Once upon a time we all obtained our food from a local farm, if we weren’t farmers ourselves, that is. The farmer lived in a modest cottage, with an adjacent barn or two. A humble amount of land gave pasture to some animals, perhaps cows, goats and sheep. There were field crops; bushes full of wild berries, and an orchard. Chores were shared, and no one begrudged getting up at the crack of dawn because it was a wholesome way of life, almost enchanting.
It sounds dreadfully romantic and, to this day, when people think about where their food comes from they often conjure up this image of a quintessential rural farm. In fact, when walking up and down the aisles or searching the shelves it is still common to see produce labelled with “farmer” brands, but is that what we’re buying into?
Our diets and food consumption habits have evolved drastically over the past 20, 50 and even 100 years, while over the same period of time the global population has grown from one to seven billion. The growing number of people to feed, coupled with changing consumer demands and interests, puts an increasing amount of pressure on suppliers to provide a colossal amount, and variety, of food. It is perhaps then not entirely unthinkable that the process by which our food is farmed, grown or produced has also changed.
For a long time consumers didn’t ask pertinent questions about their food. As a result we have become completely disconnected from something as intimate as what we eat, not stopping to think about how it is produced and, in turn, how this process affects the environment and other living beings. Regrettably, the general population didn’t notice the huge shift in our food system, which has been industrialised to produce everything bigger, cheaper, faster and fatter. The situation may have changed now, as consumers are choosing to inform themselves about such critical pieces of information and demanding that suppliers and stores provide it, but what of this farm…? These days our food is coming from factories, not farms, and in fact the whole industry from seed to supermarket is controlled by multinational corporations.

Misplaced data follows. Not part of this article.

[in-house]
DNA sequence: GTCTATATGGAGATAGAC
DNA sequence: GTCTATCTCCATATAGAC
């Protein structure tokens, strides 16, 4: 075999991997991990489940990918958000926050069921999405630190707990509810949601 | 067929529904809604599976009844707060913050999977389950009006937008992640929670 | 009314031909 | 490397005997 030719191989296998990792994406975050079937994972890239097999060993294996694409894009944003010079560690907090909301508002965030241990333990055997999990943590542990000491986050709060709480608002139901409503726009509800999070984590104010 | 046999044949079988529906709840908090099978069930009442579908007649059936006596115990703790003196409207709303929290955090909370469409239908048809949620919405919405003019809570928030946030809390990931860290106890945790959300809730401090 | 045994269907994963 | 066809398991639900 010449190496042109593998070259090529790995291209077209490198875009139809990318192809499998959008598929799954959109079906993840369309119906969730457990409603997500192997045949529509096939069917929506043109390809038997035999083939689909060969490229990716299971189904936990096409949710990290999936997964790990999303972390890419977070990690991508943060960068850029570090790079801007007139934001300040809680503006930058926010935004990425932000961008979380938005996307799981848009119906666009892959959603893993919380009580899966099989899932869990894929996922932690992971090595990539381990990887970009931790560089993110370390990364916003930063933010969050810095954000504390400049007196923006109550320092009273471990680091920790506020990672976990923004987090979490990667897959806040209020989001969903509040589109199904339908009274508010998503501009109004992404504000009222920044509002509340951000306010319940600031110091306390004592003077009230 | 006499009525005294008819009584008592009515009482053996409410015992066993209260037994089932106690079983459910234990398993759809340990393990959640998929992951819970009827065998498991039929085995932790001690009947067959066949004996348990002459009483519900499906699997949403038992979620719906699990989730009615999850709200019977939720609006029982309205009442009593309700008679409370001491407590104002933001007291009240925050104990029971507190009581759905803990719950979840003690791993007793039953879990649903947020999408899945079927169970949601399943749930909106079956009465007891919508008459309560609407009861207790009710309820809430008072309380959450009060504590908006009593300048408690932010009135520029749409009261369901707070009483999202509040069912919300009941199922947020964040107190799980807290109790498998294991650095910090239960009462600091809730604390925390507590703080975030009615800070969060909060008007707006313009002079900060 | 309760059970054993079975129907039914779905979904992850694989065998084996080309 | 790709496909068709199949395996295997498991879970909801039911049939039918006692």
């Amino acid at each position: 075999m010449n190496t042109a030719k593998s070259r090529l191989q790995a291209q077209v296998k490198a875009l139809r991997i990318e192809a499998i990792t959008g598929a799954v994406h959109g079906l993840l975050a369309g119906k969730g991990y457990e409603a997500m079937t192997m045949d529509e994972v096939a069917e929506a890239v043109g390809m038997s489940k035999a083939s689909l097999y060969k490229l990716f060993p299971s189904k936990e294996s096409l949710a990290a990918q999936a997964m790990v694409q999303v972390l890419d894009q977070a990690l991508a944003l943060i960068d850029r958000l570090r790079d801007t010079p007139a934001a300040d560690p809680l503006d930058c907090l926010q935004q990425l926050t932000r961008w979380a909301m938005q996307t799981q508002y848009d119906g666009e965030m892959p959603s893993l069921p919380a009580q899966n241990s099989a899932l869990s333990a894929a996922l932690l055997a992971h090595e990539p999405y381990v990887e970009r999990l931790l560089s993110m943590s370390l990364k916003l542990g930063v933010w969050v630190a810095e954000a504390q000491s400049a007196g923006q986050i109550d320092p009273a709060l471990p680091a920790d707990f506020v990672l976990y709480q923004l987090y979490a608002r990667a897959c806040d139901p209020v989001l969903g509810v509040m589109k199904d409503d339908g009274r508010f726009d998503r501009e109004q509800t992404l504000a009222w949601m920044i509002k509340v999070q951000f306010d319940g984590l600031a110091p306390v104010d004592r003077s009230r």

We’ve all heard of “factory farming,” a strange term which used to be an oxymoron and seems only to have negative connotations. The word factory commonly refers to a building where goods are assembled or manufactured in large quantities, while farming refers to the growing of crops and raising of livestock. The words have different meanings but now, put together, describe the new way in which our food is produced: agribusiness. Considered to be synonymous with corporate farming, i.e. large-scale food production, the sad reality is that it’s responsible for the food in our stores.
Nowadays, everything is supplied by multinational corporations such as Archer Daniels Midland Company, Monsanto, and Tyson, whose sole purpose is to make money. Changes and decisions made by these corporations don’t come from an ethical or moral standpoint, but an economic, viewing everything as a commodity to be bought and sold. This industry is directly responsible for the systematic exploitation of animals, the environment and workers, globally. Moreover there is now widespread concern that agribusiness is a significant cause of global warming.
The problem extends further, however, due to the rise in biotechnology. With money taking precedent over everything else, corporations such as Monsanto are producing our food in a completely unconventional, unnatural and most importantly, unnecessary way. In one laboratory there are engineers working to mix the genes of bacteria, insects, viruses, as well as animals, with our food. In another, technicians “create” food such as high fructose corn syrup. Of course, we must remember that despite countless studies, there is no scientific research which can categorically prove the safety of genetically engineered or modified food.
The average consumer believes that we’re the recipient of whatever corporations put out for us. While it’s true that we don’t have complete freedom, being forced to choose between whatever is available, there still exists “consumer power.” Food corporations are controlling and exploitative but it is important to remember that we can exert power by voting with each meal and purchase. Be it local or international produce, organic or GMO, vegan or otherwise, these votes do count, as corporations exist to make money and will respond to consumer demand.
There are several ways in which we can lift the veil, seeing our food for what it really is. The bonus is that we will begin to take better care of animals, the environment and our own bodies:
Read the label: the ultimate aim is simple: knowing what is in our food and where it came from, and the easiest way to do that is read the label.
Bake and cook: it is a lot easier to moderate what ingredients go into each meal if you bake and cook, from scratch, at home.
Grow your own food: if you can, grow herbs and vegetables, plant a garden, or sprout legumes.
Choose ethical: purchase from companies who treat animals, the environment and workers with respect.
Support local: it is wiser to purchase from a local farmer or supplier with whom you can build a direct relationship, obtaining food that is produced honestly.
Vote organic: organic food tends to come from smaller companies and is better for one’s health.
Stay in season: in selecting food which is in season it doesn’t need to be flown in from elsewhere or produced in an artificial environment.